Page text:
Detail of Jedediah Hotchkiss’ 1862 Shenandoah Valley Map
In the spring of 1862, Major General “Stonewall” Jackson and his foot cavalry out-maneuvered the Union army by marching over hundreds of miles over the Shenandoah Valley’s roads and putting his forces in positions to win numerous engagements and five major battles. One of the secrets to Jackson's success was his map of the valley, which was created by his chief engineer, Jedediah Hotchkiss. Hotchkiss was a schoolteacher by training, but dabbled in mapmaking as a hobby. At the beginning of the war, he offered his services to the Confederates, and in the spring of 1862, Hotchkiss found himself on Jackson’s staff with one directive: “I want you to make me a map of the Valley, from Harpers Ferry to Lexington, showing all the points of offense and defense in those places.”1 The maps at the time were of little use for military operations, usually commissioned by businessmen or state governments and focused on depicting roads, railroads, and mineral deposits. These surveys were vastly out of date and lacked the topographic detail needed for military operations. Hotchkiss was given a wagon and a driver to complete his reconnaissance and the result would be a map on linen, stretching over eight feet long and depicting all the fords, terrain and roads that allowed Jackson's command to make his lighting movements up and down and around the valley.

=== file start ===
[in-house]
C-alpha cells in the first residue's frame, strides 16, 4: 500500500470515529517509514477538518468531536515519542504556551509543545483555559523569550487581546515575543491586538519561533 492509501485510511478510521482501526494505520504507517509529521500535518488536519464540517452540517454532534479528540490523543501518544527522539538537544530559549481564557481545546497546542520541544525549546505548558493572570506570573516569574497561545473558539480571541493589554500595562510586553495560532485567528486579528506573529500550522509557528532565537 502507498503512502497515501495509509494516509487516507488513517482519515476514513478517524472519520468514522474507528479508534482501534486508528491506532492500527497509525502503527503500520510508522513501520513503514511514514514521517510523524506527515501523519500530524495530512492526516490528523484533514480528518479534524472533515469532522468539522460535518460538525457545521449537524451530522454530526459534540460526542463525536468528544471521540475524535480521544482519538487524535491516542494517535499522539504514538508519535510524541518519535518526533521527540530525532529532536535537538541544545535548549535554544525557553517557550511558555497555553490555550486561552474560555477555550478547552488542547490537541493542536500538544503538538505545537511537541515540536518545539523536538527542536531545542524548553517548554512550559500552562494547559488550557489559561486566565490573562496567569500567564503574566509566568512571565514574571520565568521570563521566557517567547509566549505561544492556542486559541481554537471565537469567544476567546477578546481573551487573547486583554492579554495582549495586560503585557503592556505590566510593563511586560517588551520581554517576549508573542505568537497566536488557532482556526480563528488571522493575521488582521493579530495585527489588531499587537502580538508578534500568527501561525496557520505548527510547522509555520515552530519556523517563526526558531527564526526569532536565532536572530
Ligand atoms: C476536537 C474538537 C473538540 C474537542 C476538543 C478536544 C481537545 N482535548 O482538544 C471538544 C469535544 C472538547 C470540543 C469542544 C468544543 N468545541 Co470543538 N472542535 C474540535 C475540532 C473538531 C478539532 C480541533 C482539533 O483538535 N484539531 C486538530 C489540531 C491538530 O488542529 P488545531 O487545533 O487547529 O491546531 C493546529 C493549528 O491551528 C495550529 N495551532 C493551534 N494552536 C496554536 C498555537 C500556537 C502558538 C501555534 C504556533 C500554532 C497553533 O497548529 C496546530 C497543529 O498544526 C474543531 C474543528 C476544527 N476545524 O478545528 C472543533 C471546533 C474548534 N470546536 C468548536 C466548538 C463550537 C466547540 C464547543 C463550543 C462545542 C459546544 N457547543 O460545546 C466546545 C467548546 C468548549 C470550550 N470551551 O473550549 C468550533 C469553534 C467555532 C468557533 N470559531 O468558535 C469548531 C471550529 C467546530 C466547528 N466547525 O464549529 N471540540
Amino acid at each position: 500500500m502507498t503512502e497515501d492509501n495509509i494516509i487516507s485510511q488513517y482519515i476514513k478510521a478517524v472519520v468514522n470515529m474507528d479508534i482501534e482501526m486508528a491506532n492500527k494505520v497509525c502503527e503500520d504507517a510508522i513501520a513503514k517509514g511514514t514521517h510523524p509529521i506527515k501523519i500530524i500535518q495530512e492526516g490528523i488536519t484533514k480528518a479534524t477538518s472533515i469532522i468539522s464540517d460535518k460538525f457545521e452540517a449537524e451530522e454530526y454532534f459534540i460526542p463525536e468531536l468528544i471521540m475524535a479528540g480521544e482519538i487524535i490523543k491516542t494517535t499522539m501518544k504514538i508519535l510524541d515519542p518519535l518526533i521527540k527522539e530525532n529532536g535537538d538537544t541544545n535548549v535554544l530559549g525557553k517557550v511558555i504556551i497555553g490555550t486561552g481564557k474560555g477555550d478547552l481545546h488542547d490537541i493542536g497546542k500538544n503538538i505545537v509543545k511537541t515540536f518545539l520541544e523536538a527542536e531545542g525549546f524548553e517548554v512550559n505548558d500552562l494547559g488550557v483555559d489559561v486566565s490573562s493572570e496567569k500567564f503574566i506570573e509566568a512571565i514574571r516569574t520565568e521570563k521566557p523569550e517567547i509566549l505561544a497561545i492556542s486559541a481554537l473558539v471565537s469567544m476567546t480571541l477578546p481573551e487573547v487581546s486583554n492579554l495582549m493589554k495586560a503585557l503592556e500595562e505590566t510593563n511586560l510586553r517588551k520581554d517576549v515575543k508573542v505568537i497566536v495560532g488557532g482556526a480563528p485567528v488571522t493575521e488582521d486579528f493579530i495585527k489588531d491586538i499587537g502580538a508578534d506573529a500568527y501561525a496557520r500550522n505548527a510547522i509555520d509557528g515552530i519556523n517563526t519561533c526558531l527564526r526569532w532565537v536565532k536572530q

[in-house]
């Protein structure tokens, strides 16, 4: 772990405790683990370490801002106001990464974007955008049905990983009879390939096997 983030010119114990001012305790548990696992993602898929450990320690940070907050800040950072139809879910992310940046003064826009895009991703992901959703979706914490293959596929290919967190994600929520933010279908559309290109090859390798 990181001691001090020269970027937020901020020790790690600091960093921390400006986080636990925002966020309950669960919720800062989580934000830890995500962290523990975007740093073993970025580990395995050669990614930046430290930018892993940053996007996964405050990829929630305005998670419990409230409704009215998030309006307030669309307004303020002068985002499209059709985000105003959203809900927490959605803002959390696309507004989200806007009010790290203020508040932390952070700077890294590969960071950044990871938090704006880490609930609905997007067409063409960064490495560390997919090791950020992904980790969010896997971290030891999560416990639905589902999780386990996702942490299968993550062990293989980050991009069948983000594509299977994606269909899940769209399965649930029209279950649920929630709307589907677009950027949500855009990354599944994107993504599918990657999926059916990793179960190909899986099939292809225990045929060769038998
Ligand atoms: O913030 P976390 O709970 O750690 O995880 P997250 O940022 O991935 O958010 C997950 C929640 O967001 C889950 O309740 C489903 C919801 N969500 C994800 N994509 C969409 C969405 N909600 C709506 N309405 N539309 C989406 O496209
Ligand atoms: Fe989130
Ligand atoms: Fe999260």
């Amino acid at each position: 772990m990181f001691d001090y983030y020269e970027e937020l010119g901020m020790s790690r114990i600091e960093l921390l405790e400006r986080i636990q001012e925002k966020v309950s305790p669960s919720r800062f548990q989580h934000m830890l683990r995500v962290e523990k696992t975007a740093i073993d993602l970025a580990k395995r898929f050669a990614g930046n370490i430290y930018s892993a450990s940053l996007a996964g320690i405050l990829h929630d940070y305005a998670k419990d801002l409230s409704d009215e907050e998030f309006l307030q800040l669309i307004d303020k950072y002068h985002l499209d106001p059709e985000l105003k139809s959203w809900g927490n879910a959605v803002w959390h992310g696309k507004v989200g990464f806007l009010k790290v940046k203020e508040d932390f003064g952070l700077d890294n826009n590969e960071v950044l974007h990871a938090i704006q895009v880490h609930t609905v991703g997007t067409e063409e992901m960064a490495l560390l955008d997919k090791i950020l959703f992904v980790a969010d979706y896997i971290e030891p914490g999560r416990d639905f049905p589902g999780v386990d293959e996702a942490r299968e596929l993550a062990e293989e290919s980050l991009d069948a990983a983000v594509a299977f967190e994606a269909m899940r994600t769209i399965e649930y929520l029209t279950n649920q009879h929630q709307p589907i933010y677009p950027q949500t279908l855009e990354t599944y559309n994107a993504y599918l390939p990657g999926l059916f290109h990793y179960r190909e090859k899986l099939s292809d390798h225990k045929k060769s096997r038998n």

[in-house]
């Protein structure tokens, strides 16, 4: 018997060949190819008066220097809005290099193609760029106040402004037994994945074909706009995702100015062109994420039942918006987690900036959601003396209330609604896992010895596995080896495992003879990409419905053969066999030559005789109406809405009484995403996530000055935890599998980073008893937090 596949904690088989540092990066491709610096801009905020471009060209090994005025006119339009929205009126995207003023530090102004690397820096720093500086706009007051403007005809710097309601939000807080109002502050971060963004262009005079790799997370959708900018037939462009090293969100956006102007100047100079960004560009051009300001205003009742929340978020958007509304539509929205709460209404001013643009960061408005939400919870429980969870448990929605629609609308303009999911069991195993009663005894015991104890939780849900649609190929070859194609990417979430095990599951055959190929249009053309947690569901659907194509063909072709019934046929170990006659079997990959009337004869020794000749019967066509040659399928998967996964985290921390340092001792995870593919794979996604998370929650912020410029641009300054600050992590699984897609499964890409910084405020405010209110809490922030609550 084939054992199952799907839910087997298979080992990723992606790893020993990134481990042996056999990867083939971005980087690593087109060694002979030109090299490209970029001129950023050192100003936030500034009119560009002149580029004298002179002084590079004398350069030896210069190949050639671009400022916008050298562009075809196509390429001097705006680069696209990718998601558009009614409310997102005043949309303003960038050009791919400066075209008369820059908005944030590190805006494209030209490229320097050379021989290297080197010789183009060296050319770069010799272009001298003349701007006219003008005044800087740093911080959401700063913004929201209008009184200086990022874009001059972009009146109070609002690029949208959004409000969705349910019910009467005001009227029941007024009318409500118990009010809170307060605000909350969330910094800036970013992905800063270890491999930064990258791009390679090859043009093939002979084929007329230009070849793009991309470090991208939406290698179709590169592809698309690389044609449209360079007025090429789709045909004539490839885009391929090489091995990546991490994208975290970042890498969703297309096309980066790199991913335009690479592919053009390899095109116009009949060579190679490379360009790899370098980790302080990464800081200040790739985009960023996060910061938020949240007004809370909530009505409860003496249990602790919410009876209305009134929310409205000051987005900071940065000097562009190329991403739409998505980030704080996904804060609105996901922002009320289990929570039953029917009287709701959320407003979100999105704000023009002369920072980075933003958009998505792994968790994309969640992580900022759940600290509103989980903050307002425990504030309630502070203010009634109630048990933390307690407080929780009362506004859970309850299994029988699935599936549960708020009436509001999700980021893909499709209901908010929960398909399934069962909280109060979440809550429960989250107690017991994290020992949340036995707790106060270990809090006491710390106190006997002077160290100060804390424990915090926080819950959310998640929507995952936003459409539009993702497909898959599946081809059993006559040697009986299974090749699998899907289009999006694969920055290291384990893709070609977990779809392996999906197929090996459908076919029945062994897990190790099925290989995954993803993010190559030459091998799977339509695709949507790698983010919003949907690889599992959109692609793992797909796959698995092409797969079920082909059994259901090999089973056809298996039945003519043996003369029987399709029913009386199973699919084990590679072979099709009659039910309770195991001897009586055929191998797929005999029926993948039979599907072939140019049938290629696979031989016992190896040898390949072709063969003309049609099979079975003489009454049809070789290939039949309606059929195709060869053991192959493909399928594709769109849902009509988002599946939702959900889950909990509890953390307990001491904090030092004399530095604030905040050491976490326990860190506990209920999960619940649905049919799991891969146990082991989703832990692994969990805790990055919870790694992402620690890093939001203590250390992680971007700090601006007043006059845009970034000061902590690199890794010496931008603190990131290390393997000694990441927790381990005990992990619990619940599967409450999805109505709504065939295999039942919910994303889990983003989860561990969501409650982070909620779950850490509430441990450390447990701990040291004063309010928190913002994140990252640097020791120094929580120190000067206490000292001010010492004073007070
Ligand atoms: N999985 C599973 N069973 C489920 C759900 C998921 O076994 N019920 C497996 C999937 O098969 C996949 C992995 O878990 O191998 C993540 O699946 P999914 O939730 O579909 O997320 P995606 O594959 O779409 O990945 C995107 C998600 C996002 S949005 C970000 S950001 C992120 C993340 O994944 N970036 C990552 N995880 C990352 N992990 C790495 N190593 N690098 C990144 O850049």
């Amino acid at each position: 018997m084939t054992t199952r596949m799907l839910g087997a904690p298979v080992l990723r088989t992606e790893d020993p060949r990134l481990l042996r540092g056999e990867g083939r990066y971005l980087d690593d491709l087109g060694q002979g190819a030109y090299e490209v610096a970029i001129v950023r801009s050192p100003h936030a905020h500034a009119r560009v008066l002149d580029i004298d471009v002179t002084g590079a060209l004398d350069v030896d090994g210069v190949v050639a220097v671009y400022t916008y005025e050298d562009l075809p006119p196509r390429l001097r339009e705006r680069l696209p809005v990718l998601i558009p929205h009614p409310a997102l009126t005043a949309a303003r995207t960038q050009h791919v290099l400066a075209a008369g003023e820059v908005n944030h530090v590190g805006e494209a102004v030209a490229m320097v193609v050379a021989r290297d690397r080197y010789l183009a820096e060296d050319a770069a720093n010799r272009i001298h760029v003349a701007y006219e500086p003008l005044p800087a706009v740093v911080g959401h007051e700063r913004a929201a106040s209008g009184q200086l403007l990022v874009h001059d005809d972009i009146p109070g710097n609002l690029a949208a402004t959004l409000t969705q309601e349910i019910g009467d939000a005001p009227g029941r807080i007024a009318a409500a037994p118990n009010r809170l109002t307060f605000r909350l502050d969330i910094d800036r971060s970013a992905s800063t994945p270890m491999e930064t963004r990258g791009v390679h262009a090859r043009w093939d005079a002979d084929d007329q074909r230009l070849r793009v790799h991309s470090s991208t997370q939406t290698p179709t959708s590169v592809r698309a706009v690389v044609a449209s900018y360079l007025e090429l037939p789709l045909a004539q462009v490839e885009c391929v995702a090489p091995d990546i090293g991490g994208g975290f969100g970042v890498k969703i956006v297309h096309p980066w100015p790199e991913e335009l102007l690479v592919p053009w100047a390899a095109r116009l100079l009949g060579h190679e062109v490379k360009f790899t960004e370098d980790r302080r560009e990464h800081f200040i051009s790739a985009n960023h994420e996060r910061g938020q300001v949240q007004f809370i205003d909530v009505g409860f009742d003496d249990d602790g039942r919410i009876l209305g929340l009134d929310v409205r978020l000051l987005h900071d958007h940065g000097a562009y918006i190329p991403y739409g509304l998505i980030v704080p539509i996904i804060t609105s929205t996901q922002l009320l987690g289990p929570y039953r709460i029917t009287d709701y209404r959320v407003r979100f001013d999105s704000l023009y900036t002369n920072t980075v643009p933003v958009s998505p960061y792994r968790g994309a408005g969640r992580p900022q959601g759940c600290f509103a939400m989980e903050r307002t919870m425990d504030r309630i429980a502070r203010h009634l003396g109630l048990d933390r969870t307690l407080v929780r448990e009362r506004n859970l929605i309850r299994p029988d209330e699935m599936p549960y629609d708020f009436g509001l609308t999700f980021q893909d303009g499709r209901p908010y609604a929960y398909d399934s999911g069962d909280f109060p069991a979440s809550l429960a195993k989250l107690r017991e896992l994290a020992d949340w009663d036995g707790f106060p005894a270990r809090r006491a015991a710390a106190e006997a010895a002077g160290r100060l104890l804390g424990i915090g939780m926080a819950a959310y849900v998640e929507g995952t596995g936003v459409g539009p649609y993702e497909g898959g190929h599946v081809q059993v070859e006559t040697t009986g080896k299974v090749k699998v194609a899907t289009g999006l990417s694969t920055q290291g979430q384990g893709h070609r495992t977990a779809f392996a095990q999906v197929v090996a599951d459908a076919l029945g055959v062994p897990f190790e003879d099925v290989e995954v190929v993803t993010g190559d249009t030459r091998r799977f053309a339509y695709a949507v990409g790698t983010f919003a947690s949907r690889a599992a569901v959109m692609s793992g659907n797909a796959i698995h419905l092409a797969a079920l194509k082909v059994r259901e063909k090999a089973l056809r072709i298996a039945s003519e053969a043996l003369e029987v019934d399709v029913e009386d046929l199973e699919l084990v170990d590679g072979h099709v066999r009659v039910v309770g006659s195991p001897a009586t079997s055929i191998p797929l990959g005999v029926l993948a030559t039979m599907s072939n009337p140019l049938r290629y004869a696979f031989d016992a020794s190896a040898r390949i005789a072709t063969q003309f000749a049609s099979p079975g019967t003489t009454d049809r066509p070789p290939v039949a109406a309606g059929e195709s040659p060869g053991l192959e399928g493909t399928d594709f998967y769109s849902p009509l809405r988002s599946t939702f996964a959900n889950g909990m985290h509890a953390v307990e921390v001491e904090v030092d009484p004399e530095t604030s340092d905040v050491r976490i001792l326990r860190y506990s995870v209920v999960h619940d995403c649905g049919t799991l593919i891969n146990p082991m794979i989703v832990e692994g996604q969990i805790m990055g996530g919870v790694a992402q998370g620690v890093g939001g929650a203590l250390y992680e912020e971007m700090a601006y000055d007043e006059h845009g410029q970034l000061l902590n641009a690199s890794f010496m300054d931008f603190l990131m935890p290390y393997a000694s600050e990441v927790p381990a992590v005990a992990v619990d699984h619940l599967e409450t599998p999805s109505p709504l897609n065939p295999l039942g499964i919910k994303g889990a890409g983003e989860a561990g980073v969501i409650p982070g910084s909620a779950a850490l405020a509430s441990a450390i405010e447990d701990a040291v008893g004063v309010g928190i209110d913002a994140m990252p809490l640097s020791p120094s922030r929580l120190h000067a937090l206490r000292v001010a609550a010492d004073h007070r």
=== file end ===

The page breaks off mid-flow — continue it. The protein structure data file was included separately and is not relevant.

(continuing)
Kagan, Neil, and Stephen G. Hyslop. National Geographic Atlas of the Civil War: A Comprehensive Guide to the Tactics and Terrain of Battle. Washington, D. C: National Geographic Society, 2009. Print.
1Kagan, Neil, and Stephen G. Hyslop. National Geographic Atlas of the Civil War: A Comprehensive Guide to the Tactics and Terrain of Battle. Washington, D. C: National Geographic Society, 2009. Print.